You may have heard of Dr. W. Edward #Demming. He was instrumental in helping the Japanese after WWII to achieve high levels of quality and productivity. Dr. Demming had a list of 14 key management practices. His number 11 point was to eliminate numerical quotas and numerical goals for management. The VA leadership committed that error – they evaluated performance by the length of days that vets had to wait. The problem with measuring performance by numerical goals is that workers and mid-level managers learn how to cheat, book the books, or fudge the numbers. Let me give you some examples of using numerical goals to evaluate performance and what could happen.
1. Total number of items (widgets) produced. You should notice that there is nothing in this goal about quality. Producing many inferior widgets leads to a total failure in the market place. Managers learn to cut corners in quality in order to achieve their numbers. I cringe every time I see a sign at a construction site that lists the number of accident free days. This encourages supervisors to hide injuries. I knew a supervisor who would buy pizza if his crew went 90 days without an accident. How would you like to be the employee injured on the 89th day? That accident was probably not reported for a couple of days. I saw this in Vietnam with the “body count.” In order to be declared an enemy combatant or “body” there had to be a weapon. Some commanders had extra weapons to throw down if the body count was low. Innocent civilians were killed, I am sure.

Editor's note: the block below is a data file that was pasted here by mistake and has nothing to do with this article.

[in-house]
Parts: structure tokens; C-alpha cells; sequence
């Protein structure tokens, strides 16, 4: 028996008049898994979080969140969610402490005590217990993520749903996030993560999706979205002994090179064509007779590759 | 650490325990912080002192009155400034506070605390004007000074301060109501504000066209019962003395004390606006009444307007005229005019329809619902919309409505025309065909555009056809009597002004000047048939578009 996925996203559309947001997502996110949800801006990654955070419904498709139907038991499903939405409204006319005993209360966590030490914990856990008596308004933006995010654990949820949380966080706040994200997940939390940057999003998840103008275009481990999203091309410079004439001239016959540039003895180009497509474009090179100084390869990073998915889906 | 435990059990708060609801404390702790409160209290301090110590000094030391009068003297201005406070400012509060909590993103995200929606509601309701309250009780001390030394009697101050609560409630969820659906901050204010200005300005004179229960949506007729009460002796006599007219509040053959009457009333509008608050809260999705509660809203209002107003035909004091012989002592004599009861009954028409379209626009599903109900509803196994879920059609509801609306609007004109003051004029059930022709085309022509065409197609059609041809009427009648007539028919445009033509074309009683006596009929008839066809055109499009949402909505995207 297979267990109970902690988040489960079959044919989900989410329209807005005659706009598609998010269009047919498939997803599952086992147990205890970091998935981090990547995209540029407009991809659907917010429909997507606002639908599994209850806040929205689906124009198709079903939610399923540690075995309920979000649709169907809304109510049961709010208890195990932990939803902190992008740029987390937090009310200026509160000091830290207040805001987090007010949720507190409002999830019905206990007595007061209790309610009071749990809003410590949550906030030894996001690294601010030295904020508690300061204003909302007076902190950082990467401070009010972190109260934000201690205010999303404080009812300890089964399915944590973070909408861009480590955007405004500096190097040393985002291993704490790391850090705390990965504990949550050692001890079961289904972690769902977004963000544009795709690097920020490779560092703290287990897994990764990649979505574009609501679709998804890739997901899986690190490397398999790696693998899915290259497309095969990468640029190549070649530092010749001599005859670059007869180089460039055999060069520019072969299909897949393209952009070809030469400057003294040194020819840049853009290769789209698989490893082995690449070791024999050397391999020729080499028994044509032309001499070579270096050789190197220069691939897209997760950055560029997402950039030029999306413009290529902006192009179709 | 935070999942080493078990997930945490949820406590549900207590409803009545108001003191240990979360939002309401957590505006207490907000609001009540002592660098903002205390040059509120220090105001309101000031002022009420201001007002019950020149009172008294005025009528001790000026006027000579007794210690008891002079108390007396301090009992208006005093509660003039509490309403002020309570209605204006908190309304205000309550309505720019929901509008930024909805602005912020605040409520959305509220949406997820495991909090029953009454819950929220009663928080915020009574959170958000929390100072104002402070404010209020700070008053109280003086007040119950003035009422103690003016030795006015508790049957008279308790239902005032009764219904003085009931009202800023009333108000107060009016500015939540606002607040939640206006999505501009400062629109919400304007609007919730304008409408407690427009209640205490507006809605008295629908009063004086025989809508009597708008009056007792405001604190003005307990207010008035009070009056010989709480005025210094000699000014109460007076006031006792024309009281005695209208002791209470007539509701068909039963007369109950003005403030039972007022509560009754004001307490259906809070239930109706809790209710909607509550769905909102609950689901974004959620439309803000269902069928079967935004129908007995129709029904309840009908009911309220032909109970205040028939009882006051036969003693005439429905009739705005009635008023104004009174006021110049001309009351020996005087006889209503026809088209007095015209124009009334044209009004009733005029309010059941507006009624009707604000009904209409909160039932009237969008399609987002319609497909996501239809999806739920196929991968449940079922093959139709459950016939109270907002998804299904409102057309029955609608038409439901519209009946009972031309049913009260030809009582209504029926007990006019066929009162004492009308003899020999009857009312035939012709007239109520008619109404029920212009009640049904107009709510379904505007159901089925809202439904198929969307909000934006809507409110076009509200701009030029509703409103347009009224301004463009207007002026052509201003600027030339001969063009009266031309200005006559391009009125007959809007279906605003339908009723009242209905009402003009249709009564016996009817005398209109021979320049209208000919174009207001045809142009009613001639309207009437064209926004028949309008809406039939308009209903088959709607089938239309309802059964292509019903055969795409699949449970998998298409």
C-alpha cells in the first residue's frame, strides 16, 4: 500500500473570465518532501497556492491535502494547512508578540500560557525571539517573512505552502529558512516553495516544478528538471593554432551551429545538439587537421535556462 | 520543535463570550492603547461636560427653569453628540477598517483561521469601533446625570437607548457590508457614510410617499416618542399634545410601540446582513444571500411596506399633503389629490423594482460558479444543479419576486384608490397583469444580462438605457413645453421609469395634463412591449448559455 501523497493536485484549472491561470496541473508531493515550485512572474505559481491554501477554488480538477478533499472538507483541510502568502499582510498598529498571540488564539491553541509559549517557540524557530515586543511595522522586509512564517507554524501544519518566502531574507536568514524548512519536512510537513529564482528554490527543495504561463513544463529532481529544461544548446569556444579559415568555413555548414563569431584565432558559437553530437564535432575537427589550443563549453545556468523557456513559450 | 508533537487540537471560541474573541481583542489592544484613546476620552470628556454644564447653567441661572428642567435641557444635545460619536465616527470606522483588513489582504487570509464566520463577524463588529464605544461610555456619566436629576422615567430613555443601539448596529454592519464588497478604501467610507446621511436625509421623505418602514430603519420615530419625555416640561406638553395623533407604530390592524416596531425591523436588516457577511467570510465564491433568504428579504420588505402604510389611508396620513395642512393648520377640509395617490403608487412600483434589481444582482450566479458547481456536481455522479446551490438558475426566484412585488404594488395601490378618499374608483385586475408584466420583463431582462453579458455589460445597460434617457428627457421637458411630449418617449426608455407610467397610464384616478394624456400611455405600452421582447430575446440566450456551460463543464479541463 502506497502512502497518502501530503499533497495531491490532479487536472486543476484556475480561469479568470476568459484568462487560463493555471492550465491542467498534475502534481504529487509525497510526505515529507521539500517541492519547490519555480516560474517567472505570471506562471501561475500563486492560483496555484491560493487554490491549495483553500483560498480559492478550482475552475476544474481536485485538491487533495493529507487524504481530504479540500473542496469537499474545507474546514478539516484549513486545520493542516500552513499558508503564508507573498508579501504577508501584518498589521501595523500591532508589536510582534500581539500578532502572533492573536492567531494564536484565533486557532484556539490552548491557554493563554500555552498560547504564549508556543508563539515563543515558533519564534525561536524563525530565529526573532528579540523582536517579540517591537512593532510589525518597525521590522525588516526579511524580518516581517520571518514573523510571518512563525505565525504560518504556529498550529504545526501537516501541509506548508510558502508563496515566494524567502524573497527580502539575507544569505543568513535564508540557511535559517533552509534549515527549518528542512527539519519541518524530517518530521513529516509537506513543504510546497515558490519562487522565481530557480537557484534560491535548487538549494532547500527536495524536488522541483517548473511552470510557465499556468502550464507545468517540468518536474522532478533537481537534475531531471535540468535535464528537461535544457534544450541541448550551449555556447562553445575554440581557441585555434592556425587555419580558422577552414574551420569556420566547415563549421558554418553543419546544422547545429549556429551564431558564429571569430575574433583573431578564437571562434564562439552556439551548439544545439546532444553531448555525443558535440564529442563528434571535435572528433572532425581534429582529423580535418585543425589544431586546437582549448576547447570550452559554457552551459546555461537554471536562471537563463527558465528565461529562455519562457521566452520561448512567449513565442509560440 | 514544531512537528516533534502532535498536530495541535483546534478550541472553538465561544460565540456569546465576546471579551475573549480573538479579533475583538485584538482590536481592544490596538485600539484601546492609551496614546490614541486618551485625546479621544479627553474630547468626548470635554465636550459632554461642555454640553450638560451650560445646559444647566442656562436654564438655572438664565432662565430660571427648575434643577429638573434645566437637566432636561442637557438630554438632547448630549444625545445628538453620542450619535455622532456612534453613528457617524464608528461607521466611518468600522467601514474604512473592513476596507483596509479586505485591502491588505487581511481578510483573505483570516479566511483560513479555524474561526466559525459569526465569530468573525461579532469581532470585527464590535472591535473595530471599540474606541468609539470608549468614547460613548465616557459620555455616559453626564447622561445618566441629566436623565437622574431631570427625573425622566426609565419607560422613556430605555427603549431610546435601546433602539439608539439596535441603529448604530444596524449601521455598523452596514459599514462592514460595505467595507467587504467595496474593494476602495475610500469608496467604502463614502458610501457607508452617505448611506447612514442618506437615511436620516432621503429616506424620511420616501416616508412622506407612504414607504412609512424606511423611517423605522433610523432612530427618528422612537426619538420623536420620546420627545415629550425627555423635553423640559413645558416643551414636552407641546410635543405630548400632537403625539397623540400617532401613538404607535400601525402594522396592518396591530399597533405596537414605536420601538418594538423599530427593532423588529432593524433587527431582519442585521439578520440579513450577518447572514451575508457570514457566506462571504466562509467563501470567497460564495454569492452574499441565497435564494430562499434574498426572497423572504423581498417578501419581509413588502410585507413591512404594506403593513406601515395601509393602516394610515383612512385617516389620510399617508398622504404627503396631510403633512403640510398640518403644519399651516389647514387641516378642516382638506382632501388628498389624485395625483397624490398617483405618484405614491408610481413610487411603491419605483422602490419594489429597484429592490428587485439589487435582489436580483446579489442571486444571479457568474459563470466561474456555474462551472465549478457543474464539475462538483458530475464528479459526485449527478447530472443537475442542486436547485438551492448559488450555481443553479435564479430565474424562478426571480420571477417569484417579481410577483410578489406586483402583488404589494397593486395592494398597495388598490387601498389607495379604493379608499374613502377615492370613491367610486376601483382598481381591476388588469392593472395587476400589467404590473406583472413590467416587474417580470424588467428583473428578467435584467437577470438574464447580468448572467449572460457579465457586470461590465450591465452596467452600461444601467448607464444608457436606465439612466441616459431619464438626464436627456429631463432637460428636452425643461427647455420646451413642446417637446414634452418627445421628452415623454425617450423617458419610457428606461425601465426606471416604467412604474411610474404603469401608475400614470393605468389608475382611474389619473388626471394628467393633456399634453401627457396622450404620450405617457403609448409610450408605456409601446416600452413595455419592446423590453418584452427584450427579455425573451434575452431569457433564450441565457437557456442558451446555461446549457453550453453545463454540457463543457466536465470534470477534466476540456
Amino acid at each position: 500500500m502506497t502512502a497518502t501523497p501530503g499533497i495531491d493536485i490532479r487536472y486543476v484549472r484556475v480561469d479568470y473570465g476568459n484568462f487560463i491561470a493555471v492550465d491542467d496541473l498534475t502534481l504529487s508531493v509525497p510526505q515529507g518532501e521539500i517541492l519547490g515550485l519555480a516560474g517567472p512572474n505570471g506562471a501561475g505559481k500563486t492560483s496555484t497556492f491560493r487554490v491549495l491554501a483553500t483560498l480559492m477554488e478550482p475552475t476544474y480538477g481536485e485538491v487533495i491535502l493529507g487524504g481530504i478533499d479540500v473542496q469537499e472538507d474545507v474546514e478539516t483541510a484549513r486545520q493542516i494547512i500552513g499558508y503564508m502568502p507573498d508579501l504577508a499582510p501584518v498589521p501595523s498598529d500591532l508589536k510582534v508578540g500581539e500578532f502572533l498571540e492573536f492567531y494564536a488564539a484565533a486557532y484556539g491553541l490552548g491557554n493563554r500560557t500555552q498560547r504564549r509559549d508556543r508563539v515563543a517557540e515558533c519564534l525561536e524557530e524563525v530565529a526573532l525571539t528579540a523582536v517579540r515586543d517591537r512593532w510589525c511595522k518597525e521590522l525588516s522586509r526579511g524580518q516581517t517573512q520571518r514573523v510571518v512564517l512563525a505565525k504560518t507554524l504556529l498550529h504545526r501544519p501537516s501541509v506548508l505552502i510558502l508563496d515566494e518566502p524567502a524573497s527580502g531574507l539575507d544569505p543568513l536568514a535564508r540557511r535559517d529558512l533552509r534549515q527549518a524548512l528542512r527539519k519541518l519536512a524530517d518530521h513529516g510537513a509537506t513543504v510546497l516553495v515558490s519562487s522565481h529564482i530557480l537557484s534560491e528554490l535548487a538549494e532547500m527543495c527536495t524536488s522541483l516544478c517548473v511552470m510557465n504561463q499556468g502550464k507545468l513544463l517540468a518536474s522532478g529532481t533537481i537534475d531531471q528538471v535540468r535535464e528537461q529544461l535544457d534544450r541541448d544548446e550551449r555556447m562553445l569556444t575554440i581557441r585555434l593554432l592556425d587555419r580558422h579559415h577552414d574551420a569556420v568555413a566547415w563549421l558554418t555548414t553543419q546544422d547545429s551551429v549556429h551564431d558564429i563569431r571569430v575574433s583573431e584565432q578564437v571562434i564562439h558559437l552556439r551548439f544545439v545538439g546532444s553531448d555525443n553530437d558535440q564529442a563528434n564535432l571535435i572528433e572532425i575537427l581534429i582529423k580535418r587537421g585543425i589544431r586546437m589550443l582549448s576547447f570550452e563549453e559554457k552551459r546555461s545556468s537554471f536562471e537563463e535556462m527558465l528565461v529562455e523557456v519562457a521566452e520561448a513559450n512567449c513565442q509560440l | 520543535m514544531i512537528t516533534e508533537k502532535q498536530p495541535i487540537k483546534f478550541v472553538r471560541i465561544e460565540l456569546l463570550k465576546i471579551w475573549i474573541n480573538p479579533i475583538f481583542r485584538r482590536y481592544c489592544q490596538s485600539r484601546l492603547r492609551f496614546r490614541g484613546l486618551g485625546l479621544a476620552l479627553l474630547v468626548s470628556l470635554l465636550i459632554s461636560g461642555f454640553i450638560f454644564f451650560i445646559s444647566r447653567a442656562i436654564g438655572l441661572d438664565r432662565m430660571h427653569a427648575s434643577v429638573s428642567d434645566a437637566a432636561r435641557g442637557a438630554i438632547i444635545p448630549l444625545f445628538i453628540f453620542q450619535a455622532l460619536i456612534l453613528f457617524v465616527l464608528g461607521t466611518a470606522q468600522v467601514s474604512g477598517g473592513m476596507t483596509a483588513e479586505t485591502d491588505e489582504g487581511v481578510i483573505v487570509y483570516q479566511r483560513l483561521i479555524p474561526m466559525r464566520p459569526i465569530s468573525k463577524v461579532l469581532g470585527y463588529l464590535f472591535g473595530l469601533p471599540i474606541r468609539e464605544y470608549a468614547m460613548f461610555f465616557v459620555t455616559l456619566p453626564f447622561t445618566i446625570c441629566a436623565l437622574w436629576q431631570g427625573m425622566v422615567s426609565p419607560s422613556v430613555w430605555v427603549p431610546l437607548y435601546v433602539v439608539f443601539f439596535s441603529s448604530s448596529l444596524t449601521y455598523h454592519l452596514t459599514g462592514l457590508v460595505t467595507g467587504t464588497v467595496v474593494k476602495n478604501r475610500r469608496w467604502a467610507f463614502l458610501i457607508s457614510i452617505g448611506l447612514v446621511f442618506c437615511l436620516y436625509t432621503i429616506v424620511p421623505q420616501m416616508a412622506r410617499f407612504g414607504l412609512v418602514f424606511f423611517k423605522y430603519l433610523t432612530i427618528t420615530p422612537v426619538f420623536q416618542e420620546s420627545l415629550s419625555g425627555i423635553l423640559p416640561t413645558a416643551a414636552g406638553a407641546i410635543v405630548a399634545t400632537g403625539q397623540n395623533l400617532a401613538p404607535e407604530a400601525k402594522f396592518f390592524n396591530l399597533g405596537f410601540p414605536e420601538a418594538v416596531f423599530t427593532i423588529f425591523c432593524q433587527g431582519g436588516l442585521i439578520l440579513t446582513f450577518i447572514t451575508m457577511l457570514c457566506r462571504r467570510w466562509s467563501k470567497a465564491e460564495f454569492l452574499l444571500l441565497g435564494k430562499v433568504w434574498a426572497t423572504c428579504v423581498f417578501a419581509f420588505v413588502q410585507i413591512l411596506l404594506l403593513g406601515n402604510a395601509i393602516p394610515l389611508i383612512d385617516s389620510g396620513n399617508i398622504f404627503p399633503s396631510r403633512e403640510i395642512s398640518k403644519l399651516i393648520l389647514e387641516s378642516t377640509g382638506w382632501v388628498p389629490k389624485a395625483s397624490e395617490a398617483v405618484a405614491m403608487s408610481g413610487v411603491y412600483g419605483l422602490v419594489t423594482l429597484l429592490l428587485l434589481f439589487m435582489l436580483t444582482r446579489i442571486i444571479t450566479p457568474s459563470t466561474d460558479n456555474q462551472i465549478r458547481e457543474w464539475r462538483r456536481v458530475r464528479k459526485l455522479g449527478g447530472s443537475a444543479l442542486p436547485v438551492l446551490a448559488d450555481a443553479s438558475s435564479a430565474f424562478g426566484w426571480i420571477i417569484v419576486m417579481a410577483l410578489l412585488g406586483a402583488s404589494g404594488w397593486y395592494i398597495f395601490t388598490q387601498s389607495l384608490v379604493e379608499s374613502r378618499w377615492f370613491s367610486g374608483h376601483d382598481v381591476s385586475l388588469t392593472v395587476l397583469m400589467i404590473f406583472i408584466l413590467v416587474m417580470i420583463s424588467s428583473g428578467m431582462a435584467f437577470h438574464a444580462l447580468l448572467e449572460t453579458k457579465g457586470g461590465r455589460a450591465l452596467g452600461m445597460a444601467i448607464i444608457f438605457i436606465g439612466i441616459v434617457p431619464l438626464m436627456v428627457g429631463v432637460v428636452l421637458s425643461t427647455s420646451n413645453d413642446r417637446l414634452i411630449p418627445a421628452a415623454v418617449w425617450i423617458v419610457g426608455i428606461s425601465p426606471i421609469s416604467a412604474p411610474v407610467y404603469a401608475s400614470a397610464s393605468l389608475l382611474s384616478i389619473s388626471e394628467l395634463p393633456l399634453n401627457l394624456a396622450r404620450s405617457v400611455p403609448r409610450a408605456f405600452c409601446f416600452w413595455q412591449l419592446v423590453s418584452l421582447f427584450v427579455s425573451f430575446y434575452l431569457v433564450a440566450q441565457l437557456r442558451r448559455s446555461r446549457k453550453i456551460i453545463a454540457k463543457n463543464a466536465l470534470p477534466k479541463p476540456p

2. Total of telephone calls completed. I once worked for a recruiter who measured performance by the number of completed telephone calls. What could go wrong with that? It was not the number or quality of the people recruited. He believed that if employees made many calls, the other numbers would follow. He went out of business.
3. Total amount of time spent on the telephone. I had a friend who worked for a telephone service provider. I won’t say which one. His boss evaluated him on minimizing time on the phone. He had to talk fast and hang up as soon as possible. There is nothing about the quality or number of satisfied customers in that goal.
4. Total number of patients or customers seen. I won’t belabor this point. You can see the trend. Goals like this forsake quality for numbers.
I could go on. I see many goals that are strictly numerical. The wait time for veterans was that type of goal and it encouraged falsifying reports and establishing secret waiting lists.